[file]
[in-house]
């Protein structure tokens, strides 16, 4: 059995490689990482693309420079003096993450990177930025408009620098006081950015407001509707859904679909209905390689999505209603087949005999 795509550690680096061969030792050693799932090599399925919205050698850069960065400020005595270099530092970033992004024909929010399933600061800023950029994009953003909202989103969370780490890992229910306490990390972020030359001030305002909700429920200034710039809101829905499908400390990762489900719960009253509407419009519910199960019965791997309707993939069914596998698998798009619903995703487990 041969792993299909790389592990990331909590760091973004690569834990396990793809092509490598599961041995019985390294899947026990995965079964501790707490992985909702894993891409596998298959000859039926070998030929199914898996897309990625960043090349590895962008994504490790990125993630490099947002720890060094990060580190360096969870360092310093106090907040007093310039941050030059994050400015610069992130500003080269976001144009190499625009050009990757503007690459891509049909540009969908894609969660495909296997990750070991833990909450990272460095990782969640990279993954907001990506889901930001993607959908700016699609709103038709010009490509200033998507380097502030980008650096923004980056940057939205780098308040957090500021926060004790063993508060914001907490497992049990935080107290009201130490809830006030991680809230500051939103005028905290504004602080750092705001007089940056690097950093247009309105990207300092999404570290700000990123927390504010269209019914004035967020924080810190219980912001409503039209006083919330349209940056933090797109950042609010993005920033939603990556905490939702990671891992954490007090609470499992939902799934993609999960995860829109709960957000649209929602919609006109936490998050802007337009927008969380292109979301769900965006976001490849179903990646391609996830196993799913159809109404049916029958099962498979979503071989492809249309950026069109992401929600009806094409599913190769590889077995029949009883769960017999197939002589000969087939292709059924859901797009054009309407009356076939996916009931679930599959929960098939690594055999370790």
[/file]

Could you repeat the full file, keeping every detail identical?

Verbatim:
[in-house]
């Protein structure tokens, strides 16, 4: 059995490689990482693309420079003096993450990177930025408009620098006081950015407001509707859904679909209905390689999505209603087949005999 795509550690680096061969030792050693799932090599399925919205050698850069960065400020005595270099530092970033992004024909929010399933600061800023950029994009953003909202989103969370780490890992229910306490990390972020030359001030305002909700429920200034710039809101829905499908400390990762489900719960009253509407419009519910199960019965791997309707993939069914596998698998798009619903995703487990 041969792993299909790389592990990331909590760091973004690569834990396990793809092509490598599961041995019985390294899947026990995965079964501790707490992985909702894993891409596998298959000859039926070998030929199914898996897309990625960043090349590895962008994504490790990125993630490099947002720890060094990060580190360096969870360092310093106090907040007093310039941050030059994050400015610069992130500003080269976001144009190499625009050009990757503007690459891509049909540009969908894609969660495909296997990750070991833990909450990272460095990782969640990279993954907001990506889901930001993607959908700016699609709103038709010009490509200033998507380097502030980008650096923004980056940057939205780098308040957090500021926060004790063993508060914001907490497992049990935080107290009201130490809830006030991680809230500051939103005028905290504004602080750092705001007089940056690097950093247009309105990207300092999404570290700000990123927390504010269209019914004035967020924080810190219980912001409503039209006083919330349209940056933090797109950042609010993005920033939603990556905490939702990671891992954490007090609470499992939902799934993609999960995860829109709960957000649209929602919609006109936490998050802007337009927008969380292109979301769900965006976001490849179903990646391609996830196993799913159809109404049916029958099962498979979503071989492809249309950026069109992401929600009806094409599913190769590889077995029949009883769960017999197939002589000969087939292709059924859901797009054009309407009356076939996916009931679930599959929960098939690594055999370790």